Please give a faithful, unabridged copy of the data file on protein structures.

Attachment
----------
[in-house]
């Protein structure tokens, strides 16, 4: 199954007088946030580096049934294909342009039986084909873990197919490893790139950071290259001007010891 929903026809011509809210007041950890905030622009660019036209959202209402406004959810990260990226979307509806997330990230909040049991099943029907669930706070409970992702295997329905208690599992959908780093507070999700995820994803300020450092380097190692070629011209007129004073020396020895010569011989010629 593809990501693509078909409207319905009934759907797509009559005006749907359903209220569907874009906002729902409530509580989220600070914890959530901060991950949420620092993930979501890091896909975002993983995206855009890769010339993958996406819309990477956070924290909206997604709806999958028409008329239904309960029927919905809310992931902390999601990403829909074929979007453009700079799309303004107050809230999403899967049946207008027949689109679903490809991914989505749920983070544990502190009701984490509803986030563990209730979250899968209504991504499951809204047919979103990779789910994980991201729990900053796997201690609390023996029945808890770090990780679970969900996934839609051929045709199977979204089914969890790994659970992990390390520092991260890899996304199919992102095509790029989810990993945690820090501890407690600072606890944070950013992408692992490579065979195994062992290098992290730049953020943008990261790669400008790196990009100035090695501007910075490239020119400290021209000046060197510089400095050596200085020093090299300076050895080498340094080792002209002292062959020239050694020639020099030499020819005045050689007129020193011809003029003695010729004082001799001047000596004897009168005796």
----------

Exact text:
[in-house]
């Protein structure tokens, strides 16, 4: 199954007088946030580096049934294909342009039986084909873990197919490893790139950071290259001007010891 929903026809011509809210007041950890905030622009660019036209959202209402406004959810990260990226979307509806997330990230909040049991099943029907669930706070409970992702295997329905208690599992959908780093507070999700995820994803300020450092380097190692070629011209007129004073020396020895010569011989010629 593809990501693509078909409207319905009934759907797509009559005006749907359903209220569907874009906002729902409530509580989220600070914890959530901060991950949420620092993930979501890091896909975002993983995206855009890769010339993958996406819309990477956070924290909206997604709806999958028409008329239904309960029927919905809310992931902390999601990403829909074929979007453009700079799309303004107050809230999403899967049946207008027949689109679903490809991914989505749920983070544990502190009701984490509803986030563990209730979250899968209504991504499951809204047919979103990779789910994980991201729990900053796997201690609390023996029945808890770090990780679970969900996934839609051929045709199977979204089914969890790994659970992990390390520092991260890899996304199919992102095509790029989810990993945690820090501890407690600072606890944070950013992408692992490579065979195994062992290098992290730049953020943008990261790669400008790196990009100035090695501007910075490239020119400290021209000046060197510089400095050596200085020093090299300076050895080498340094080792002209002292062959020239050694020639020099030499020819005045050689007129020193011809003029003695010729004082001799001047000596004897009168005796």